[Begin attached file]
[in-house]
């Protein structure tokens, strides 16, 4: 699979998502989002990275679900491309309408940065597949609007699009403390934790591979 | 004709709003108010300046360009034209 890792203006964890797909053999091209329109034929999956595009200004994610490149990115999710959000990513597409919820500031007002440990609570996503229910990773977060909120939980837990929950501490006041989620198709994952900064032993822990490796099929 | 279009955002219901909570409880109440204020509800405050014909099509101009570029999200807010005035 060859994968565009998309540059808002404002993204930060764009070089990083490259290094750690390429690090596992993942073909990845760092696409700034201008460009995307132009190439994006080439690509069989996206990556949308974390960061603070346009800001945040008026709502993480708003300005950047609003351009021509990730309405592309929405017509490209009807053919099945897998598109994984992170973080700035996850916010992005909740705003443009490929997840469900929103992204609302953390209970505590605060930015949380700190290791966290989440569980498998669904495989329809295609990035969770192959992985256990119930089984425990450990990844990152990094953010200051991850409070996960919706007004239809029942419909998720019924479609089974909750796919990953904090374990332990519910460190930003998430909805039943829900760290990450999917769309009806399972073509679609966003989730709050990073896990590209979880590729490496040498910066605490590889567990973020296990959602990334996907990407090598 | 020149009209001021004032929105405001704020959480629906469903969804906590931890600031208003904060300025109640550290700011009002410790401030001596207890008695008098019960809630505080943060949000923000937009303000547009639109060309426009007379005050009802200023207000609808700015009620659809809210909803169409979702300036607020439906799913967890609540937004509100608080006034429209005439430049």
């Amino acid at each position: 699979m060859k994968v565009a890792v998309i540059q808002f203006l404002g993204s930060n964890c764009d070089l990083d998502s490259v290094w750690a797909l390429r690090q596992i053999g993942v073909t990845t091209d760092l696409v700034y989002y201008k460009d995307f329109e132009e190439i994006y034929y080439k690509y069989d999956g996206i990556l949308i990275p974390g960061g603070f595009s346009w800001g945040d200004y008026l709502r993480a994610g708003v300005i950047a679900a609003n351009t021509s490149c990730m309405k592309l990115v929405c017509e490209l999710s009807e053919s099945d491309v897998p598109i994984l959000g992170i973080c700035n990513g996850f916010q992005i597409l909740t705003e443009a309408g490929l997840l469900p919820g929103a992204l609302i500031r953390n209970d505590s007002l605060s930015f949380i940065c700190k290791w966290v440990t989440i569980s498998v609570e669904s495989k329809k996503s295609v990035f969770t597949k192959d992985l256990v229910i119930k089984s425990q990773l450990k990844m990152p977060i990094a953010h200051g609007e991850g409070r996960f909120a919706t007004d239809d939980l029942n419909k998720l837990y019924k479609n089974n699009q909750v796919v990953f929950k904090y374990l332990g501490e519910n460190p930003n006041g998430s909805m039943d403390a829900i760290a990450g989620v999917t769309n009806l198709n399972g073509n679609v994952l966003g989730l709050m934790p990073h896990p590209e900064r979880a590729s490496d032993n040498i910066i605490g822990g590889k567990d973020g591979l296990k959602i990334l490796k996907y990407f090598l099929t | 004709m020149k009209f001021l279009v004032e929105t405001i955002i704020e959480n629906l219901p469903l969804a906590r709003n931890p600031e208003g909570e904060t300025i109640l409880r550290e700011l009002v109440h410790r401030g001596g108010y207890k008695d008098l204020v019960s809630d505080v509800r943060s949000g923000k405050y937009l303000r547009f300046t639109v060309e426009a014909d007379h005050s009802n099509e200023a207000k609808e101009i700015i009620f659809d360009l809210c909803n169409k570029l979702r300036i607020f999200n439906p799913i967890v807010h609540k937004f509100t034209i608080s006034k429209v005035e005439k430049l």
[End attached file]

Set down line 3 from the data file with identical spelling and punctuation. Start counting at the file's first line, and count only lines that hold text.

């Amino acid at each position: 699979m060859k994968v565009a890792v998309i540059q808002f203006l404002g993204s930060n964890c764009d070089l990083d998502s490259v290094w750690a797909l390429r690090q596992i053999g993942v073909t990845t091209d760092l696409v700034y989002y201008k460009d995307f329109e132009e190439i994006y034929y080439k690509y069989d999956g996206i990556l949308i990275p974390g960061g603070f595009s346009w800001g945040d200004y008026l709502r993480a994610g708003v300005i950047a679900a609003n351009t021509s490149c990730m309405k592309l990115v929405c017509e490209l999710s009807e053919s099945d491309v897998p598109i994984l959000g992170i973080c700035n990513g996850f916010q992005i597409l909740t705003e443009a309408g490929l997840l469900p919820g929103a992204l609302i500031r953390n209970d505590s007002l605060s930015f949380i940065c700190k290791w966290v440990t989440i569980s498998v609570e669904s495989k329809k996503s295609v990035f969770t597949k192959d992985l256990v229910i119930k089984s425990q990773l450990k990844m990152p977060i990094a953010h200051g609007e991850g409070r996960f909120a919706t007004d239809d939980l029942n419909k998720l837990y019924k479609n089974n699009q909750v796919v990953f929950k904090y374990l332990g501490e519910n460190p930003n006041g998430s909805m039943d403390a829900i760290a990450g989620v999917t769309n009806l198709n399972g073509n679609v994952l966003g989730l709050m934790p990073h896990p590209e900064r979880a590729s490496d032993n040498i910066i605490g822990g590889k567990d973020g591979l296990k959602i990334l490796k996907y990407f090598l099929t | 004709m020149k009209f001021l279009v004032e929105t405001i955002i704020e959480n629906l219901p469903l969804a906590r709003n931890p600031e208003g909570e904060t300025i109640l409880r550290e700011l009002v109440h410790r401030g001596g108010y207890k008695d008098l204020v019960s809630d505080v509800r943060s949000g923000k405050y937009l303000r547009f300046t639109v060309e426009a014909d007379h005050s009802n099509e200023a207000k609808e101009i700015i009620f659809d360009l809210c909803n169409k570029l979702r300036i607020f999200n439906p799913i967890v807010h609540k937004f509100t034209i608080s006034k429209v005035e005439k430049l």